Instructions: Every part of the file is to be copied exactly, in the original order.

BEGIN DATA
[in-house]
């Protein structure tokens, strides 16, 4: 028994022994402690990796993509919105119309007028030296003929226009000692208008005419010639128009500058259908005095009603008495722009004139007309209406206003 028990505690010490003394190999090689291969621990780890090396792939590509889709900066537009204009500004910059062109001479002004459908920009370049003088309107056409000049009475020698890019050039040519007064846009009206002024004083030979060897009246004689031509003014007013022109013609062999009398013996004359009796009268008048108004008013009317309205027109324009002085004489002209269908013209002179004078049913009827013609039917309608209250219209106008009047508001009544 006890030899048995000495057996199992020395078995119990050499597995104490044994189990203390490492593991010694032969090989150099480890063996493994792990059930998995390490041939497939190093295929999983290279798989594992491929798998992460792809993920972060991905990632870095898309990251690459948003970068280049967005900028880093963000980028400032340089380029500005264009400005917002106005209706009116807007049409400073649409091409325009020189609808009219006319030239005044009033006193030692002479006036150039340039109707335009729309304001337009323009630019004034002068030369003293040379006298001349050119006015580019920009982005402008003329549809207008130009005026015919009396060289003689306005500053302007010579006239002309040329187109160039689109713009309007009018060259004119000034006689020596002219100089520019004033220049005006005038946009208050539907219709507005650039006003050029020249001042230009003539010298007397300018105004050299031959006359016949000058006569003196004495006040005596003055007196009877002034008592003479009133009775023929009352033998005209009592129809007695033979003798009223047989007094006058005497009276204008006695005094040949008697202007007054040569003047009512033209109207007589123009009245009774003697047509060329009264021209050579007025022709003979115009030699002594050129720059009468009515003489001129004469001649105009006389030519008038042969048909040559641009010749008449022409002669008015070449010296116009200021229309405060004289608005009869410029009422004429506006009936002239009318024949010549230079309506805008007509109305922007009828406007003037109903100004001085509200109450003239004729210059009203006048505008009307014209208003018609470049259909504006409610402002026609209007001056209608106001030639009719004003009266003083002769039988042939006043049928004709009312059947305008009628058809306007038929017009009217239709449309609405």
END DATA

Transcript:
[in-house]
């Protein structure tokens, strides 16, 4: 028994022994402690990796993509919105119309007028030296003929226009000692208008005419010639128009500058259908005095009603008495722009004139007309209406206003 028990505690010490003394190999090689291969621990780890090396792939590509889709900066537009204009500004910059062109001479002004459908920009370049003088309107056409000049009475020698890019050039040519007064846009009206002024004083030979060897009246004689031509003014007013022109013609062999009398013996004359009796009268008048108004008013009317309205027109324009002085004489002209269908013209002179004078049913009827013609039917309608209250219209106008009047508001009544 006890030899048995000495057996199992020395078995119990050499597995104490044994189990203390490492593991010694032969090989150099480890063996493994792990059930998995390490041939497939190093295929999983290279798989594992491929798998992460792809993920972060991905990632870095898309990251690459948003970068280049967005900028880093963000980028400032340089380029500005264009400005917002106005209706009116807007049409400073649409091409325009020189609808009219006319030239005044009033006193030692002479006036150039340039109707335009729309304001337009323009630019004034002068030369003293040379006298001349050119006015580019920009982005402008003329549809207008130009005026015919009396060289003689306005500053302007010579006239002309040329187109160039689109713009309007009018060259004119000034006689020596002219100089520019004033220049005006005038946009208050539907219709507005650039006003050029020249001042230009003539010298007397300018105004050299031959006359016949000058006569003196004495006040005596003055007196009877002034008592003479009133009775023929009352033998005209009592129809007695033979003798009223047989007094006058005497009276204008006695005094040949008697202007007054040569003047009512033209109207007589123009009245009774003697047509060329009264021209050579007025022709003979115009030699002594050129720059009468009515003489001129004469001649105009006389030519008038042969048909040559641009010749008449022409002669008015070449010296116009200021229309405060004289608005009869410029009422004429506006009936002239009318024949010549230079309506805008007509109305922007009828406007003037109903100004001085509200109450003239004729210059009203006048505008009307014209208003018609470049259909504006409610402002026609209007001056209608106001030639009719004003009266003083002769039988042939006043049928004709009312059947305008009628058809306007038929017009009217239709449309609405």